New York magazine intel

New York City Will Demolish At Least 200 Hurricane-Damaged Homes

Kathy Lahey sifts through her damaged home for items to save November 4, 2012 in the Breezy Point neighborhood of the Queens borough of New York City. With the death toll currently over 100 and millions of homes and businesses without power, the US east coast is attempting to recover from the effects of floods, fires and power outages brought on by Superstorm Sandy.
Destroyed homes in Breezy Point. Photo: Allison Joyce/Getty Images

Hundreds of New York City homes wrecked by Hurricane Sandy will be demolished after being deemed hazardous to the safety of the public and to nearby buildings. "About 200 homes will be bulldozed in the coming weeks and months, almost all of them one- and two-family houses on Staten Island, in Queens and Brooklyn," reports the New York Times. "That is in addition to 200 houses that are already partially or completely burned down, washed away or otherwise damaged; those sites will also be cleared."

The city is inspecting close to 500 other buildings which might need to come down. “We’ve never had this scale before,” said Buildings Department commissioner Robert L. LiMandri. “This is what New Yorkers have read about in many other places and have never seen, so it is definitely unprecedented. And by the same token, when you walk around in these communities, people are scared and worried, and we’re trying to make every effort to be up front and share with them what they need to do." (For a little comparison, thousands of buildings were razed in New Orleans post-Katrina, but this is still awful.)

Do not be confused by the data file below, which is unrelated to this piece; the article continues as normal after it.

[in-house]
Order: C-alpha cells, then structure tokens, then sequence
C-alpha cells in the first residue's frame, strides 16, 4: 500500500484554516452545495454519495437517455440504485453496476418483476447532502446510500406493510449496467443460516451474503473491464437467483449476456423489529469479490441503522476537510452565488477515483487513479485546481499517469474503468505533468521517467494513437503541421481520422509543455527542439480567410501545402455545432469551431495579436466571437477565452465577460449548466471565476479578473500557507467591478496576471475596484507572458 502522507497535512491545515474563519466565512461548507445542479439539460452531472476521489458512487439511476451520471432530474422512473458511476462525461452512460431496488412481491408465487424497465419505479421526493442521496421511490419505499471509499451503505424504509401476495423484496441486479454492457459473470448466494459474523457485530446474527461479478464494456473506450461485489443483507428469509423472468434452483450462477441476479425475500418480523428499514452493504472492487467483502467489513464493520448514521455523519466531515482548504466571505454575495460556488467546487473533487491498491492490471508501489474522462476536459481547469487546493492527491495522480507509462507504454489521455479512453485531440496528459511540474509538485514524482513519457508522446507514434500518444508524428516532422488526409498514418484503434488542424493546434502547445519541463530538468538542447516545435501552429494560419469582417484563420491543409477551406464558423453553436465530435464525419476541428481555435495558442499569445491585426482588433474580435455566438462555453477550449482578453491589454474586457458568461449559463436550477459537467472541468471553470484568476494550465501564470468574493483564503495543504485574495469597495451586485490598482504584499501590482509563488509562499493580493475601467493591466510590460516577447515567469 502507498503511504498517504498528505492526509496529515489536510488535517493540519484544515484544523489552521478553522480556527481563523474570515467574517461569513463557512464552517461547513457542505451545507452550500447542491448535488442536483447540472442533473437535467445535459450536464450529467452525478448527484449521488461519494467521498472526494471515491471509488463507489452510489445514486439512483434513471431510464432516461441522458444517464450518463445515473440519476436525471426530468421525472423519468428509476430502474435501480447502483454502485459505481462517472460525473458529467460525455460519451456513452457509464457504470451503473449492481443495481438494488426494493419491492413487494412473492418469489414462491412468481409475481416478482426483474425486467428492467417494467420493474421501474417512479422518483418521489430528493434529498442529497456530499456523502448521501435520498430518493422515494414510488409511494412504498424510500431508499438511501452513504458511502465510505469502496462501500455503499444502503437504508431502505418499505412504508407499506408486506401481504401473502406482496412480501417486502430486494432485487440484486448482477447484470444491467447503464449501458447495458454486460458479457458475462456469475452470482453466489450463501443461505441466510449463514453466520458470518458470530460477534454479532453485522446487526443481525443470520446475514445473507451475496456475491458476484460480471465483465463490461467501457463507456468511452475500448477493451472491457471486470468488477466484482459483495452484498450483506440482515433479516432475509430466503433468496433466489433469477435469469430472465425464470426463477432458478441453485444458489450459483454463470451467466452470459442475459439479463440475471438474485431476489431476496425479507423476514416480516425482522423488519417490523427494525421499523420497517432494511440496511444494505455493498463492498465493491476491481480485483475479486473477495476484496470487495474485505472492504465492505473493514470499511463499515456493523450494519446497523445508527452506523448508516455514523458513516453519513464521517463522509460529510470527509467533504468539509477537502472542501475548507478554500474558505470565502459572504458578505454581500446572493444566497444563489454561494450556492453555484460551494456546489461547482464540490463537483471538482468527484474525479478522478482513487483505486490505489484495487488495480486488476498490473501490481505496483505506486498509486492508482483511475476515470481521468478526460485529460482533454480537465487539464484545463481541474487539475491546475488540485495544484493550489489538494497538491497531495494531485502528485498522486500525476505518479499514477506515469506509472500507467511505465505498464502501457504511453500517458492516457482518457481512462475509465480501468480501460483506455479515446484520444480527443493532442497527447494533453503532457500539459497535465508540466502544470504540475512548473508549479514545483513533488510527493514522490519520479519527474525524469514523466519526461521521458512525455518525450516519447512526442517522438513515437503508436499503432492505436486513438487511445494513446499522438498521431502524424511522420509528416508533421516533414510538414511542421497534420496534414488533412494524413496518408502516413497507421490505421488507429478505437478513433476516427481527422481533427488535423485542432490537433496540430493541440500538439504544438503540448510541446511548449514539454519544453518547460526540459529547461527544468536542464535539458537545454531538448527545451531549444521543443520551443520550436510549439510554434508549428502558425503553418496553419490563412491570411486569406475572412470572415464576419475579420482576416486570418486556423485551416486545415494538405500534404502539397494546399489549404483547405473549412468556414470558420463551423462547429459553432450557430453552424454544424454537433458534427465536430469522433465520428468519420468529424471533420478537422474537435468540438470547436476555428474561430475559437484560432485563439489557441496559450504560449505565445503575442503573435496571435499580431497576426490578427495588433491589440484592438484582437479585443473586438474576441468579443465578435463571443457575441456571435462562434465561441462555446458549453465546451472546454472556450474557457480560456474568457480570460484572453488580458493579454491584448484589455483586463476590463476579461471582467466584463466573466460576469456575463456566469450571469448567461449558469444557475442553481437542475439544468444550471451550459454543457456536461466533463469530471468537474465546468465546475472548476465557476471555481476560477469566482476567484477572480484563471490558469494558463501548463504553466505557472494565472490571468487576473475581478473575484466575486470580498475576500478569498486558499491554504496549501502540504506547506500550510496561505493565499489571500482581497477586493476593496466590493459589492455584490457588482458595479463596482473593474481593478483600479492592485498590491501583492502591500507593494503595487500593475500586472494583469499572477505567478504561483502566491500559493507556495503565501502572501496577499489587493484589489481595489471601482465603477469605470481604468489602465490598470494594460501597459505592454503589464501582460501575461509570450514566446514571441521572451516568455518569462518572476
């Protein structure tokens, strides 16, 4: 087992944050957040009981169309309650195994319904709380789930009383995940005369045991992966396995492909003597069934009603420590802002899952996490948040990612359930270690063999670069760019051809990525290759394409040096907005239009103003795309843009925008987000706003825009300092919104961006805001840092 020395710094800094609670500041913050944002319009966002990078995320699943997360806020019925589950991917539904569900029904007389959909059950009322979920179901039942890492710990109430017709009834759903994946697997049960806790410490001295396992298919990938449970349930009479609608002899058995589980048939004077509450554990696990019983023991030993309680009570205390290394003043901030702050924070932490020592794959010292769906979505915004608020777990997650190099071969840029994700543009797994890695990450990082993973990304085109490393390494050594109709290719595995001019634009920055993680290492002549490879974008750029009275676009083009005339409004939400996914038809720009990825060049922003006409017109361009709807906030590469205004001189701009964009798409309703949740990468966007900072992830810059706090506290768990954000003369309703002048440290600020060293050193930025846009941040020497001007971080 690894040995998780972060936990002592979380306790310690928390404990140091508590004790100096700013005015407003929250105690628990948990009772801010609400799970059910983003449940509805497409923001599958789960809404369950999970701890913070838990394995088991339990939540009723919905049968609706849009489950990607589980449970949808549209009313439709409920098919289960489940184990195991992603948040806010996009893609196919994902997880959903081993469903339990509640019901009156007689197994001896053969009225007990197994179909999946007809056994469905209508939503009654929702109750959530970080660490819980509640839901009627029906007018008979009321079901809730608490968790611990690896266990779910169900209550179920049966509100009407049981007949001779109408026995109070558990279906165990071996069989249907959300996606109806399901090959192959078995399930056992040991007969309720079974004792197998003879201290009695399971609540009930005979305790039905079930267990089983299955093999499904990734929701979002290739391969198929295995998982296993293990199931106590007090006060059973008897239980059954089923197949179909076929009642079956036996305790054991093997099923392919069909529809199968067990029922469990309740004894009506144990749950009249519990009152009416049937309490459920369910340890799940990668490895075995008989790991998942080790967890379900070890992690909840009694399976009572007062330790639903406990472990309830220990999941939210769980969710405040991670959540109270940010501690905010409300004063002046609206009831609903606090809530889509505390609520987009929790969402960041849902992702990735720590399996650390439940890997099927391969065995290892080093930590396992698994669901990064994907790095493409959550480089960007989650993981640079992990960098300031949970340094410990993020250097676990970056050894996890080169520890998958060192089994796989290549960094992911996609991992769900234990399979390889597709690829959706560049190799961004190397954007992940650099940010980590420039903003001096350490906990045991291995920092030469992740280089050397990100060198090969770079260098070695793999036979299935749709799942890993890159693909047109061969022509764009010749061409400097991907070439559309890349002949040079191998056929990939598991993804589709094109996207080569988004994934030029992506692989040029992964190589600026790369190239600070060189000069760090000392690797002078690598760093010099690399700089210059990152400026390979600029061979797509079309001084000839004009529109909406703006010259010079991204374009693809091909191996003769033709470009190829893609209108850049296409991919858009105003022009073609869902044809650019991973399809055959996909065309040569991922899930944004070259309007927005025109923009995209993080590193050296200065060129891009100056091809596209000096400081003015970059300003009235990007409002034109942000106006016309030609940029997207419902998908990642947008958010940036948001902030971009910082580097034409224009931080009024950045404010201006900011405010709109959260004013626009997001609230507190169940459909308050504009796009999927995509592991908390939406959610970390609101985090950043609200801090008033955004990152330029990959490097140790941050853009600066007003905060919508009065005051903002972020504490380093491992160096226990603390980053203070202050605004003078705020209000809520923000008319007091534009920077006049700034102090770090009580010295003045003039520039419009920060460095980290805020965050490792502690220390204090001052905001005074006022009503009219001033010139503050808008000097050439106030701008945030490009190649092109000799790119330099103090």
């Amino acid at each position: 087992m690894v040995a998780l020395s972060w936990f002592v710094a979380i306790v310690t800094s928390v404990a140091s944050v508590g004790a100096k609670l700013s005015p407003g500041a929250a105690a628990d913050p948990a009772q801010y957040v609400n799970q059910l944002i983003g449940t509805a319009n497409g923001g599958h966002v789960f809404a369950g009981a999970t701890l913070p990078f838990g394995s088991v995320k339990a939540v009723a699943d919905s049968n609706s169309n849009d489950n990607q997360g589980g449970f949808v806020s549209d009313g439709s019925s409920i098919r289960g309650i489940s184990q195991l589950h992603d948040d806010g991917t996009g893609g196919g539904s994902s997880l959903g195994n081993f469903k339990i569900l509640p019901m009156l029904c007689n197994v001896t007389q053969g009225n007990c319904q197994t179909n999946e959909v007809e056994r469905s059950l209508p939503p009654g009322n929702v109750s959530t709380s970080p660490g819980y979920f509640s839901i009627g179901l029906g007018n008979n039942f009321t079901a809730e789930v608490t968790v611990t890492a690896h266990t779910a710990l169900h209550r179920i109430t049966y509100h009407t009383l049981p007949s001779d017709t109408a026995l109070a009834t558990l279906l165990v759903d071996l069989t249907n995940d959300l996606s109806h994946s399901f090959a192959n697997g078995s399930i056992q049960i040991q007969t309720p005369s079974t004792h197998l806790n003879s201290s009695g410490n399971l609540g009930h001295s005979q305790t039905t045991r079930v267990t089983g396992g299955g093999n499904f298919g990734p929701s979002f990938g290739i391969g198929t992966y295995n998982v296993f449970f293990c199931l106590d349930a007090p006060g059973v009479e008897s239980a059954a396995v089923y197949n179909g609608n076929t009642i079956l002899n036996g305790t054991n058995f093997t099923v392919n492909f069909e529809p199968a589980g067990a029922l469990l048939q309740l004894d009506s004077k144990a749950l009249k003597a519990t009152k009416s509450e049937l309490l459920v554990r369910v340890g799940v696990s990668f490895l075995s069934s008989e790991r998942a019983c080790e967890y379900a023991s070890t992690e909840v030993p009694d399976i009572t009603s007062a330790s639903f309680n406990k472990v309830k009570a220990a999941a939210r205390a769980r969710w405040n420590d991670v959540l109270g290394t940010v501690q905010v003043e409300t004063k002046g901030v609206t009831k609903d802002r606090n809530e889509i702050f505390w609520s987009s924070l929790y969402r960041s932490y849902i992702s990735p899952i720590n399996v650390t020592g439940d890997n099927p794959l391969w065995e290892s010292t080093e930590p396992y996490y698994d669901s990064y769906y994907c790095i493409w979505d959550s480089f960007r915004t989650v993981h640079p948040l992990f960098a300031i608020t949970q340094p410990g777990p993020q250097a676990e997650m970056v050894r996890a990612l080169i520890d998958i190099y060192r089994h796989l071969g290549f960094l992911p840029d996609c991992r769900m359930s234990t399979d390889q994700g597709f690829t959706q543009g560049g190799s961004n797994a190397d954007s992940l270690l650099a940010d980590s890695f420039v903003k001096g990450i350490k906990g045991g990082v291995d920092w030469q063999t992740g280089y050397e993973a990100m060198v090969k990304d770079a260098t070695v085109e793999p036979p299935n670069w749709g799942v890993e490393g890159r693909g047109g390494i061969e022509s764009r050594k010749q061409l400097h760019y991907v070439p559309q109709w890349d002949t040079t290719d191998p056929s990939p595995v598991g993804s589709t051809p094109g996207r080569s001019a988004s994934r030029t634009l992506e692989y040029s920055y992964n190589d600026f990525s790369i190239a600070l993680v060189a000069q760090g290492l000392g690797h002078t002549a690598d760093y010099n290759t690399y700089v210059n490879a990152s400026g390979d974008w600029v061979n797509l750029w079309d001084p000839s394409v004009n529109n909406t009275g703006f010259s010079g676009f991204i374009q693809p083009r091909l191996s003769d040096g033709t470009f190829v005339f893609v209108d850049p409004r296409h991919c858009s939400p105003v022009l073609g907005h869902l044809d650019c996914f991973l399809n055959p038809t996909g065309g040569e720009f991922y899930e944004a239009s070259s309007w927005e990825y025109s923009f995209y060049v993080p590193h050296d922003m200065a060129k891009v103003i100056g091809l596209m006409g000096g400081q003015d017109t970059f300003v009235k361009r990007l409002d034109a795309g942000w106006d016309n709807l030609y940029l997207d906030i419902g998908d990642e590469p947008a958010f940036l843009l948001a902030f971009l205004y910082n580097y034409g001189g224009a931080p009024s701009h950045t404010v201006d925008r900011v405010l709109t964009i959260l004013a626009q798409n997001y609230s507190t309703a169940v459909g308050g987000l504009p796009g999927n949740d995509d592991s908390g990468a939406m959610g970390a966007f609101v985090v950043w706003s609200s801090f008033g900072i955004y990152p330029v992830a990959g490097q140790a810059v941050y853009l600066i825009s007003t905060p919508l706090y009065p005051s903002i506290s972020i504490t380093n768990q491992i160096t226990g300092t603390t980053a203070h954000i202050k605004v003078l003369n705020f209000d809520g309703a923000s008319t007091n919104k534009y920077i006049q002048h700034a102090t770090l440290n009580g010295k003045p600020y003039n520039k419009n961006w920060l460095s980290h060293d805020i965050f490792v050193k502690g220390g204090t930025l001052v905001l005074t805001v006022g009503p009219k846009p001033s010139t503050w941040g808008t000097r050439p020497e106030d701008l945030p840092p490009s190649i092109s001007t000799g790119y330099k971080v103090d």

All the demolition-marked homes were older and near water. A small number of homes in the Bronx may come down, while none in Manhattan appear endangered.

Some people may not even be contacted before their houses are demolished. Per the Times:

But, in some cases, where the danger is imminent, the department will issue an emergency declaration to bulldoze the buildings, even if the owners have not been contacted.

“This is not easy, in this case, because of all these displaced people, but we’re going to do the best we can, but we may have to move on it if we can’t find them,” Mr. LiMandri said.

And it gets worse:

Eric A. Ulrich, a Republican city councilman from Queens who represents Breezy Point, Belle Harbor, Broad Channel and some of the other affected neighborhoods, said that he had not been notified of the demolitions, but that the forced destruction of people’s homes would come as a terrible shock.

“My constituents have been through so much, and they are just so distraught, and if that were to happen and if they were told that the home that they grew up in or they bought has to be taken against their will, it’s just devastating news,” he said.

The issue of rebuilding — as well as who'll pay for the demolition — remains a question mark.

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